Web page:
Rejuvenating ERP with Internet of Things
In today’s connected world, Social, Mobile, and Cloud technologies are key enablers for organizations to sustain and to retain leadership position. This is truer in consumer centric interaction models. Today’s product and service managers have to watch product and customer behavior closely in real time owing to the reach of technology.
Most of us have heard about Internet of things (IoT) the technology that connects sensors, people and processes to enable things to exchange data. IoT can bring about a significant positive impact on the performance of an enterprise by increasing operational efficiency and by reducing operating costs. IoT, in essence, allows ERP systems to connect with People, Processes, Data, and Things in an intelligent way, to enable new business models and to make better business decisions rather than a transaction-oriented approach.
Accordingly, the way manufactures track product performance has been changing due to the deployment of sensors in a wide spectrum of objects, from coffee makers to cars. This, in turn, would require ERP systems to interact with such devices/sensors that are out in the field and in remote locations, for ordering, shipping, and repairing (with necessary validations/data filtering techniques). The new generation of well-informed ERP systems must be able to process data in real or near real-time scenarios across a cloud infrastructure.
Organizations across the world have been using Machine-to-Machine (M2M) communications to collect data by attaching sensors, largely using proprietary systems. For example, the oil upstream enterprises that deal with high value assets monitor rigs in real-time because they understand the direct benefit of monitoring leading to reduction in idle-time which has a direct impact on their bottom line.
The following is a partial list of enterprise business functions that require seamless integration of sensors/devices with ERP applications.
• Plant to Enterprise (P2E) Integration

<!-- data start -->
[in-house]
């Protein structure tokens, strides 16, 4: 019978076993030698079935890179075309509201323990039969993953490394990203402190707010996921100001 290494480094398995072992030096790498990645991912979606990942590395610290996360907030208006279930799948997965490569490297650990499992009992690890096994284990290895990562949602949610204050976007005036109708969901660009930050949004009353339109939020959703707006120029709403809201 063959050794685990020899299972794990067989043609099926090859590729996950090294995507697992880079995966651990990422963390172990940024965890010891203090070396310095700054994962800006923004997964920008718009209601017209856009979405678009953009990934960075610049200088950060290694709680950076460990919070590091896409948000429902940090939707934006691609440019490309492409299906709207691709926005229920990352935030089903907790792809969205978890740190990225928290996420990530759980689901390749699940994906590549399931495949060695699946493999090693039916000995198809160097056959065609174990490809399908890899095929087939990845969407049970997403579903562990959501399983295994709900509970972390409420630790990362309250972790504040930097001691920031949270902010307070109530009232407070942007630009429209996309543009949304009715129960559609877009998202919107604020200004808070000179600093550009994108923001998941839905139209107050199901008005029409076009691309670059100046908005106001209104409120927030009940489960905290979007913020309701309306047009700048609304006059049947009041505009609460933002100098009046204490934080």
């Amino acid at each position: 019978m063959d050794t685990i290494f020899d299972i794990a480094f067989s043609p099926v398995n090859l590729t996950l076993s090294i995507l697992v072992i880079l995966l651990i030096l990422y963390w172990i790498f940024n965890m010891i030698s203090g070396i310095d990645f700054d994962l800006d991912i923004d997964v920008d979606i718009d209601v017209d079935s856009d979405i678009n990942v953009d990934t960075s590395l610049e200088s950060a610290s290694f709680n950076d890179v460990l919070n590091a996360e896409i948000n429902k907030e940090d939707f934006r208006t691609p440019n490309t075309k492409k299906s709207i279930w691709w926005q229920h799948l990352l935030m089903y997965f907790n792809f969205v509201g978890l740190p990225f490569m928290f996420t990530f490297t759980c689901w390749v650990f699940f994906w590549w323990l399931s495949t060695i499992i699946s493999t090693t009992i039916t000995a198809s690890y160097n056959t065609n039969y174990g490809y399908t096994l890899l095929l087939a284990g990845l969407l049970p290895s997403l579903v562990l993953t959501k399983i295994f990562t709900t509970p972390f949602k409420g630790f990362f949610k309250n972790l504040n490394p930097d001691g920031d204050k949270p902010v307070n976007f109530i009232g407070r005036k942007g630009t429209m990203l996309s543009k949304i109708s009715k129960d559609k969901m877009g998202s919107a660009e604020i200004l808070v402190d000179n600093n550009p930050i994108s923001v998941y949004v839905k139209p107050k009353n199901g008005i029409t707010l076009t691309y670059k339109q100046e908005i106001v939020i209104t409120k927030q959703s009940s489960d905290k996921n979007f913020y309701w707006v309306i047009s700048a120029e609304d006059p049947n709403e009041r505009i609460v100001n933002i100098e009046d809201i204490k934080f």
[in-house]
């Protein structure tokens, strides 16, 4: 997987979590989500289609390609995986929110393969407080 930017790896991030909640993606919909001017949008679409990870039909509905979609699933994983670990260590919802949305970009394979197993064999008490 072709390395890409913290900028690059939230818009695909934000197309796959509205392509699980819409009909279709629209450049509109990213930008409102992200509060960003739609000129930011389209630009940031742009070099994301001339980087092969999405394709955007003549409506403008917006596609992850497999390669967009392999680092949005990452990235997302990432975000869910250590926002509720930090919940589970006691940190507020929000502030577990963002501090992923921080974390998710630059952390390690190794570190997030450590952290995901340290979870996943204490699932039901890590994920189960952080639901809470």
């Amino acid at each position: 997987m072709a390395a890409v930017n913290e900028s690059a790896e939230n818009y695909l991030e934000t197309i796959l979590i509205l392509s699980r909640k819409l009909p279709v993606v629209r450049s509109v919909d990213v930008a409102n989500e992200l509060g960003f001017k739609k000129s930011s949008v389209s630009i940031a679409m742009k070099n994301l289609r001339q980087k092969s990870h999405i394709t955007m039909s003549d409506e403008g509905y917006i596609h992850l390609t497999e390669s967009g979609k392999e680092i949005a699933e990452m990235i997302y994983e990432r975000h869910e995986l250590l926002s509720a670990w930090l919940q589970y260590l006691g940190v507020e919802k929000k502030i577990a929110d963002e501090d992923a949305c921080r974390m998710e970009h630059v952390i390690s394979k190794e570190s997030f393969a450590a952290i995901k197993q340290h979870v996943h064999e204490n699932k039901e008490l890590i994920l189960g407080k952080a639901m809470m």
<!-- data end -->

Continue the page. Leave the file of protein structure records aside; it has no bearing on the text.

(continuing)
Production, batch information and energy consumption data from the plant equipment can be integrated, in real-time, with ERP applications.
• Asset Health Monitoring
Equipment can be monitored for effects of environmental and operational conditions to prevent unforeseen machine failures. Also equipment usage, such as run hours, fuel usage etc., can be monitored in real-time, to determine the need for proactive maintenance and integration with the asset management module of ERP. Subsequently, the maintenance module of ERP can send real-time alerts based on an analysis of the data received.
• Remote Diagnostics
Products/machines that contain sensors/on-board agents can communicate back to the maintenance division about the current status, diagnostic information etc.for better quality of service to customers. This is achieved by capturing potential failures before they make an impact and also by increasing revenue, through expanded service offerings and replenishment of consumables and spares.
• Inventory Management
Understandably, Inventory management can be easily handled through IoT. As an example, sensors can check inventory levels, by weight, volume or number of items, and trigger replenishment transactions. Not only is this possible in manufacturing but is also so in retail – the use of sensors for inventory management and integration to ERP in vending machines has been gaining traction. Deployment of RFID (Radio-frequency Identification) has matured across several industries. Vehicle tracking done using GIS (Geographic Information System) and IoT, adding value to the entire supply chain management, is a case in point.
• Product Quality
Quality monitoring is another process that can significantly benefit from sensor-ERP integration. Data acquisition from equipment or component test beds in real-time would provide insights into parameter deviations and trigger necessary corrective actions.
IoT requires change in the way organizations do business. The devices and sensors used in the IoT applications generate huge volumes of data that need to be systematically collected, processed and analyzed. Most of the data might not be of any use to ERP applications. Hence a device gateway with local intelligence, to filter and forward the data that is required by ERP applications, is needed for all event and transaction processing. This would require careful planning and design.
Organizations would have to define a lucid IoT roadmap and evaluate ERP integration options, arriving at enterprise architecture, to sense and acquire data, in order to take informed decisions, of course, considering necessary data security and privacy aspects of device communications. Conceivably, some of the OEM software vendors have already defined their respective roadmaps for integration of ERP and IoT.
In essence, unprecedented innovative business models can evolve with the right blend of IoT, Social Media, Mobility and Enterprise Applications Integration, offering a renewed and rejuvenated customer experience.